He added that if passed, the bill could help attract recruits who may not previously have considered policing as a career path. Police Chief Marcus Jones and police union leaders have in recent months reported that the county’s overhaul efforts have left rank-and-file members of the department feeling demoralized.

“If you’re a young person today and you see that your department, your county, is taking the lead in trying to be part of the reimagining police’ conversation . . . that’s going to open up a whole different crowd,” Jawando said. Montgomery College, he noted, has a criminal justice course with 600 students enrolled; more than half of the college’s student population is Black or Latino.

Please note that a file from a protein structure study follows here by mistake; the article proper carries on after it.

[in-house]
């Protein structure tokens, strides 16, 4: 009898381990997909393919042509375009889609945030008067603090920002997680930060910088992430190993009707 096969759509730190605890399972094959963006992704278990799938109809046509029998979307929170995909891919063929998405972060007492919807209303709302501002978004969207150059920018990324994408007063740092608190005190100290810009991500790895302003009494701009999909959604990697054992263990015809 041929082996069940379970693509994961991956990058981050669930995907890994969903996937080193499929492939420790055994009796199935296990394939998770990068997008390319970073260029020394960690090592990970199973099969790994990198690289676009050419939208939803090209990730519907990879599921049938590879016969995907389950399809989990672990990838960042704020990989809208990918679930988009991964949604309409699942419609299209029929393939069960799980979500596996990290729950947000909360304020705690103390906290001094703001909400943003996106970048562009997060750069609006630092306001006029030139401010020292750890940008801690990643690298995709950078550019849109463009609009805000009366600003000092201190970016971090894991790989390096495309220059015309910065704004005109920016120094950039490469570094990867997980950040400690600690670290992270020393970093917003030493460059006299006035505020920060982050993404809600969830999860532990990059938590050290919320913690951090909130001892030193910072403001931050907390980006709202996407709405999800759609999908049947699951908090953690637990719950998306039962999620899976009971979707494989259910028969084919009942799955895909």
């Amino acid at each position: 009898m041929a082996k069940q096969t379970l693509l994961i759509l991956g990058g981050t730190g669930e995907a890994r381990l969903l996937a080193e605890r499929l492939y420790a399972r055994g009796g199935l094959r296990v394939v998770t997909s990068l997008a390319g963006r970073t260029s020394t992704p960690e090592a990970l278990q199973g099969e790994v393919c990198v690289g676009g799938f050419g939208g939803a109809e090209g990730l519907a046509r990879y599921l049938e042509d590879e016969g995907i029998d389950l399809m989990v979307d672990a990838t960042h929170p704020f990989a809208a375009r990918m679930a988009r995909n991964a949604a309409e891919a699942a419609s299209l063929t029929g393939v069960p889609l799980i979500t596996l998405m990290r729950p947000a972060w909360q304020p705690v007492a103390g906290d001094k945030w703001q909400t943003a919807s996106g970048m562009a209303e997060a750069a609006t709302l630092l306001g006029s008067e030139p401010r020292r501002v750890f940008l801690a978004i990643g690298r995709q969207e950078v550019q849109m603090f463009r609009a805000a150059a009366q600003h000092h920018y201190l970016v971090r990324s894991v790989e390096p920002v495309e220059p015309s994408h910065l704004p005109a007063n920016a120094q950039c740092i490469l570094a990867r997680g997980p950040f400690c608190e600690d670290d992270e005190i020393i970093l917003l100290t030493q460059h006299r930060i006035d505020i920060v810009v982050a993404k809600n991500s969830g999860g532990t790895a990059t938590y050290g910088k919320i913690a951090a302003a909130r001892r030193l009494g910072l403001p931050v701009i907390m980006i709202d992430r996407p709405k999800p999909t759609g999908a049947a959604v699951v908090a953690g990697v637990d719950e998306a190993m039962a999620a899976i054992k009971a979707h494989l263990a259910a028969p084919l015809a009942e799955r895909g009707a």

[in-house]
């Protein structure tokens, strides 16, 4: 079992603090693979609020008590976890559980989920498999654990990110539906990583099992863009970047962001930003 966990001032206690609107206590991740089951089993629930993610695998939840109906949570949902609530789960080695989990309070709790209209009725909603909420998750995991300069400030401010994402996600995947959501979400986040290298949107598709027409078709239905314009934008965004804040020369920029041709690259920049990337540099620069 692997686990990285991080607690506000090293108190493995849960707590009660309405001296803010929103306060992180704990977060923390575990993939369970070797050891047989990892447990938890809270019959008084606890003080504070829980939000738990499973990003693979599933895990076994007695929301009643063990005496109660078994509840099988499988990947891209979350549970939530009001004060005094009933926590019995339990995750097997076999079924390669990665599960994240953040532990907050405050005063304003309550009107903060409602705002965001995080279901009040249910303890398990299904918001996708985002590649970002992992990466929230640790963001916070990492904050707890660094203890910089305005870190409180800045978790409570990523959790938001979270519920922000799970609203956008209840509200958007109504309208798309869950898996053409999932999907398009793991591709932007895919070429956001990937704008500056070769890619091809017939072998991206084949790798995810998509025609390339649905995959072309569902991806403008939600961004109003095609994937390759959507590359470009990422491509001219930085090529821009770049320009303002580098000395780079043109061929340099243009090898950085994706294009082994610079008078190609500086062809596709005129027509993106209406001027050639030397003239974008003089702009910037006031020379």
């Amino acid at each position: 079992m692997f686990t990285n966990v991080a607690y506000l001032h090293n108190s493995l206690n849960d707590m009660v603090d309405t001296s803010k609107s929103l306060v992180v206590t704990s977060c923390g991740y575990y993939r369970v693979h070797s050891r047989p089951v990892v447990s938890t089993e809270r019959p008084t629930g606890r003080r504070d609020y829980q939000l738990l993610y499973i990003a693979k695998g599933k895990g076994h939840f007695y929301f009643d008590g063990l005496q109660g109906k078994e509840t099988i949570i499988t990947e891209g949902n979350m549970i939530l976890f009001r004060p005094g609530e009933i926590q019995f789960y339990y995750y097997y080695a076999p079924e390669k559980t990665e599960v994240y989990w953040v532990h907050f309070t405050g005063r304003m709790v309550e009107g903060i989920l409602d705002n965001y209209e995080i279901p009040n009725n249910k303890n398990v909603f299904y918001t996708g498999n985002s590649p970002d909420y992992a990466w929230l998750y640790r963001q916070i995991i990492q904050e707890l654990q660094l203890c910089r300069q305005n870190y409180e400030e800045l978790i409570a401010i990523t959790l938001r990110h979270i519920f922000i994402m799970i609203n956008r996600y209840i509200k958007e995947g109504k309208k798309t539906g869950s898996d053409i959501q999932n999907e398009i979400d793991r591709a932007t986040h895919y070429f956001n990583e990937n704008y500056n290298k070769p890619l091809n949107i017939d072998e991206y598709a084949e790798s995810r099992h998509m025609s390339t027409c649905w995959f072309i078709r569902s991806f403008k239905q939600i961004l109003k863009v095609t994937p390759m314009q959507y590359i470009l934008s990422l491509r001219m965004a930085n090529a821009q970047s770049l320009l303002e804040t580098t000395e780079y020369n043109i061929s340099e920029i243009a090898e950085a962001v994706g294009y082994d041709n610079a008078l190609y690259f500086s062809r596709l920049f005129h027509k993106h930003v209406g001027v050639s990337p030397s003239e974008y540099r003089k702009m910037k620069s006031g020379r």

Public hearings for all three bills are scheduled for June 22.

MDOT Removes Large Stretch of Capital Beltway From Toll-Lane Plan

MDOT Removes Large Stretch of Capital Beltway From Toll-Lane Plan

Published by Maryland Matters

In an apparent nod to opponents of the planned widening of two highways that run through Montgomery County, state transportation officials announced on Wednesday that they have scaled back their footprint for the project.

The changes are reflected in a “new recommended preferred alternative” to the planned construction of toll lanes on the Capital Beltway (I-495) and Interstate 270.

Under the revision, Maryland and its team of private-sector investors would continue to move forward with the reconstruction of the American Legion Bridge and the widening of the western-most section of I-495 and the southern section of I-270.